CANBERRA, AAP – Consumer confidence crept higher in the past week as Sydneysiders appeared to place hope in increasing vaccination rates getting them out of a lengthy coronavirus lockdown.
The weekly ANZ-Roy Morgan consumer confidence index – a pointer to future household spending – rose 0.2 per cent in the past week.
Sentiment among Sydneysiders surprisingly rose 0.9 per cent, even as daily virus case numbers soared above 1000 for the first time in the past week.
“The overall steady outlook may reflect the increasing vaccination rates across the country and the hope that this will eventually bring lockdowns and border closures to an end,” ANZ head of Australian economics David Plank said.
Even so, confidence in Melbourne fell 1.9 per cent with the state set to extend its shutdown further, while there were also declines in Brisbane, Adelaide and Perth, which remain lockdown-free.
However, this largely stable mood may turn ugly if figures this week show the economy has slipped into a second recession in as many years.
The June quarter national accounts are due on Wednesday.
At this stage, economists’ forecasts centre on an overall 0.5 per cent growth expansion in the June quarter and ahead of an expected steep contraction in the September quarter caused by multiple lockdowns across the nation.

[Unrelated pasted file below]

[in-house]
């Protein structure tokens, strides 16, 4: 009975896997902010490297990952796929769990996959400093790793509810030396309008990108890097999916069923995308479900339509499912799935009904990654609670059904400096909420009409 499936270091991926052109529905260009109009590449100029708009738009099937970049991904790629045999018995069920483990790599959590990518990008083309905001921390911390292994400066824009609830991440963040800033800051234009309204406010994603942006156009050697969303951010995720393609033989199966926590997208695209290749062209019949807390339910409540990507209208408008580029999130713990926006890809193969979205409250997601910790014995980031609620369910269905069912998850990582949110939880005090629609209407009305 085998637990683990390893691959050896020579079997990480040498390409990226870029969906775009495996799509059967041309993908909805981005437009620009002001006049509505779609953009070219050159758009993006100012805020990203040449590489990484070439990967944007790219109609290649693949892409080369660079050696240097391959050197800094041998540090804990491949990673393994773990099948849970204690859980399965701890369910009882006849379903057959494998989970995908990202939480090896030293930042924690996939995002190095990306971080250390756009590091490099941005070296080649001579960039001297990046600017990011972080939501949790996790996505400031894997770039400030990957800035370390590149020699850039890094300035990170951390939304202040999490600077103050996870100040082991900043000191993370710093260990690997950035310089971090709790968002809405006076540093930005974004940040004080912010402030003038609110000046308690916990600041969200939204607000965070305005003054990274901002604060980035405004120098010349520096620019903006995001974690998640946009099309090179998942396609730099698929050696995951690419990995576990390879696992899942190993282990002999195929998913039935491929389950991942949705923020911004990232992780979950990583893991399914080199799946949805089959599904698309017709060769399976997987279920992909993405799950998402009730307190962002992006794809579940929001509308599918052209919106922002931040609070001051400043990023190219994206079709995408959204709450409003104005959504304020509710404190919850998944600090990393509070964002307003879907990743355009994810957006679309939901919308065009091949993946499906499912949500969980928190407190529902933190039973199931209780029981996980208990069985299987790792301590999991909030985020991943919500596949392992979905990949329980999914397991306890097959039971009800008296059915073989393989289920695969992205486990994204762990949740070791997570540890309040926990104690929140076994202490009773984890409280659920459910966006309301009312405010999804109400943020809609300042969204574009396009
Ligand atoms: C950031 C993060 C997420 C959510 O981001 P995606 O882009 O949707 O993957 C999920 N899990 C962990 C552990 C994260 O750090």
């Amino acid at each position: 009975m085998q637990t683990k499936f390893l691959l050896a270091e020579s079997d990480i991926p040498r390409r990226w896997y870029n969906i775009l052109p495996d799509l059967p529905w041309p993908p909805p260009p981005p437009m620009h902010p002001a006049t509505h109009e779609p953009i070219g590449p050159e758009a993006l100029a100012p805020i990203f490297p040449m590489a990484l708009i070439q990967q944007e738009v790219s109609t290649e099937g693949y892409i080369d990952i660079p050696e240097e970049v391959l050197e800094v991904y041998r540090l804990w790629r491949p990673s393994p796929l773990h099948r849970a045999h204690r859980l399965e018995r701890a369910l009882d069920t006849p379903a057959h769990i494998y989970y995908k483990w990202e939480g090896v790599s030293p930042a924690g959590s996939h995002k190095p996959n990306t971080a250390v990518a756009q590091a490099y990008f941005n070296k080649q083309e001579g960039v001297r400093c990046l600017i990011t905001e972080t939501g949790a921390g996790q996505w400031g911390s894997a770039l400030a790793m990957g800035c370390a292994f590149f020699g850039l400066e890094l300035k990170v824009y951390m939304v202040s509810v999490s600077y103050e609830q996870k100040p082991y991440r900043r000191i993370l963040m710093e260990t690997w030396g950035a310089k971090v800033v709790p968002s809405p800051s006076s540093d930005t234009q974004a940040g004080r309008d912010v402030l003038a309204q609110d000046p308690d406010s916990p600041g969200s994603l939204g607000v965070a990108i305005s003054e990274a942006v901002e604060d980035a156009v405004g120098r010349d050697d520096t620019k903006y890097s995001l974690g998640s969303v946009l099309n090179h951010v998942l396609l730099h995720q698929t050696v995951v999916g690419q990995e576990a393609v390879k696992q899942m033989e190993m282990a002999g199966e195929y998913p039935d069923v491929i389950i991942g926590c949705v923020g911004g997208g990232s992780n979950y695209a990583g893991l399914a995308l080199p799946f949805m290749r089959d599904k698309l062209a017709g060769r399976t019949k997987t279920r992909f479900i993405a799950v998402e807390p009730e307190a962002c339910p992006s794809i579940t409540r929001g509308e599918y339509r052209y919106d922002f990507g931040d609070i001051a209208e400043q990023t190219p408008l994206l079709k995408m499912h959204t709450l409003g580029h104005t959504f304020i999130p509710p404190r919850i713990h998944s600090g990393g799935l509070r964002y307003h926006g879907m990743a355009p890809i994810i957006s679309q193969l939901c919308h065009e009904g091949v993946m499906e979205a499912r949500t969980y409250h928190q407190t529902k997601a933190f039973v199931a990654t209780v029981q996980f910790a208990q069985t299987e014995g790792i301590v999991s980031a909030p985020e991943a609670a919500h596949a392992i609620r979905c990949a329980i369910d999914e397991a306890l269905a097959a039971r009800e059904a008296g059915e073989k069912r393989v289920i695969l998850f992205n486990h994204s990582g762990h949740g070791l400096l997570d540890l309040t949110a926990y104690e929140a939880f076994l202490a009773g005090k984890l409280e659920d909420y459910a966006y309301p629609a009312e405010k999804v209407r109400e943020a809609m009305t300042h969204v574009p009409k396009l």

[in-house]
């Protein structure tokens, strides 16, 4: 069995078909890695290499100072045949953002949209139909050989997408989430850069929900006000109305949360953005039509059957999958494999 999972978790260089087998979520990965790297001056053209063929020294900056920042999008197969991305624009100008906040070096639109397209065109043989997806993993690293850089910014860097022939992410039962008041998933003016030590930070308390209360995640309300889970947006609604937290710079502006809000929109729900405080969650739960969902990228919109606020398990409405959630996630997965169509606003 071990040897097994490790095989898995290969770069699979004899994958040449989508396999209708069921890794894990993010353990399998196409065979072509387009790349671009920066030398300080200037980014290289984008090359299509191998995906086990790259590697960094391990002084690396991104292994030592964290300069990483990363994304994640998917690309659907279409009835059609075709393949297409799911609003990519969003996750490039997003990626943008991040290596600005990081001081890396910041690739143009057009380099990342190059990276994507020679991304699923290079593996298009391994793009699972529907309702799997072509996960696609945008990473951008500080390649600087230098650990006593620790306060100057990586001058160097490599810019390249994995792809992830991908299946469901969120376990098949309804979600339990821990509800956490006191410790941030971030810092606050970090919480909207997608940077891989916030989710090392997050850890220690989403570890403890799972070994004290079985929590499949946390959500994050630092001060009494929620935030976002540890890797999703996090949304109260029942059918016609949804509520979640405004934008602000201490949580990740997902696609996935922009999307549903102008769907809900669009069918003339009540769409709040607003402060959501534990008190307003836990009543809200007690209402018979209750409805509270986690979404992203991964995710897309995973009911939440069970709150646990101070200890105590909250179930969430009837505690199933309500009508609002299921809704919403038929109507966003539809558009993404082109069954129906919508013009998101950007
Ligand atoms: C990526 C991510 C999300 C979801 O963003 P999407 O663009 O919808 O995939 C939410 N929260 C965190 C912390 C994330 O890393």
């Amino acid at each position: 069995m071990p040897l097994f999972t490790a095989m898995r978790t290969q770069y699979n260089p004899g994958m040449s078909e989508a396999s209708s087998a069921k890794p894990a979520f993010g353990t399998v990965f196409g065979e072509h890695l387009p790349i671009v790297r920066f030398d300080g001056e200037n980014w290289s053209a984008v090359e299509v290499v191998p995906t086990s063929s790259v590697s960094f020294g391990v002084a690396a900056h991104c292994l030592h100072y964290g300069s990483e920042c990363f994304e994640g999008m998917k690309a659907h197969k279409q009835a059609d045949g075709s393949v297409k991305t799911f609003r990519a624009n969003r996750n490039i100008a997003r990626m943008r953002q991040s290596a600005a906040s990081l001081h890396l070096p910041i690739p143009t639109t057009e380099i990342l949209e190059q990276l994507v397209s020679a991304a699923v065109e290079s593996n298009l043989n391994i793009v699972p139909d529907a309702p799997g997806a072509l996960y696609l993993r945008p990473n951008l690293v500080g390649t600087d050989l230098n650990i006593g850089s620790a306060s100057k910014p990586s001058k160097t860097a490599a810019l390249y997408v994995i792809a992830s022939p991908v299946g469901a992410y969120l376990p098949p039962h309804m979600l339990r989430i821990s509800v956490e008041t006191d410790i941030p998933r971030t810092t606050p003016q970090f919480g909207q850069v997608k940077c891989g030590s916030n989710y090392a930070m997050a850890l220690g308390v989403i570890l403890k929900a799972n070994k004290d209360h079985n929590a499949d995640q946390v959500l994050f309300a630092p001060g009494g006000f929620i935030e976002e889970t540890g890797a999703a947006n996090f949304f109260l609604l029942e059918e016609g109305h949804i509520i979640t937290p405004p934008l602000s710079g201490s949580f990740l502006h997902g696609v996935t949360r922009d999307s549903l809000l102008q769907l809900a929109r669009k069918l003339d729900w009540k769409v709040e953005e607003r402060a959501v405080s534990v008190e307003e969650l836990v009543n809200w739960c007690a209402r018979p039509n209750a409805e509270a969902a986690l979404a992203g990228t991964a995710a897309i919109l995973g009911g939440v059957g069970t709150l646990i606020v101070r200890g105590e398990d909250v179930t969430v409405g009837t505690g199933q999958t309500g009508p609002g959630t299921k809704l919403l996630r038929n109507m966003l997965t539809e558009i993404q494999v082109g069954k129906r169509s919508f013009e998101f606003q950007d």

However, economists see risks to their June quarter predictions and could end up showing a small contraction, which will result in two consecutive negative quarters – a technical recession.
Economists will finalise their June quarter forecasts after international trade and government spending figures are released by the Australian Bureau of Statistics later on Tuesday.
Of these, economists expect net exports (exports minus imports) to detract 0.8 percentage points from economic growth.
Other more up to date data on Tuesday will show whether Australians continue to load up with debt trying to secure a house and the impact on building approvals from the federal government’s successful HomeBuilder program unwinding.
The Reserve Bank of Australia will release its monthly credit data for July.
Total credit is expected to rise by 0.5 per cent after a 0.9 per cent increase in June.
The housing component of the data will be of particular note against the backdrop of a house price boom, although so far regulators are not seeing a deterioration in lending standards.
At the same time, the ABS will issue building approvals data for July, which are expected to drop by a further hefty five per cent after falling 6.7 per cent in June.
This weak result is expected to further reflect the end of the HomeBuilder program and disruptions caused by COVID-19 lockdowns.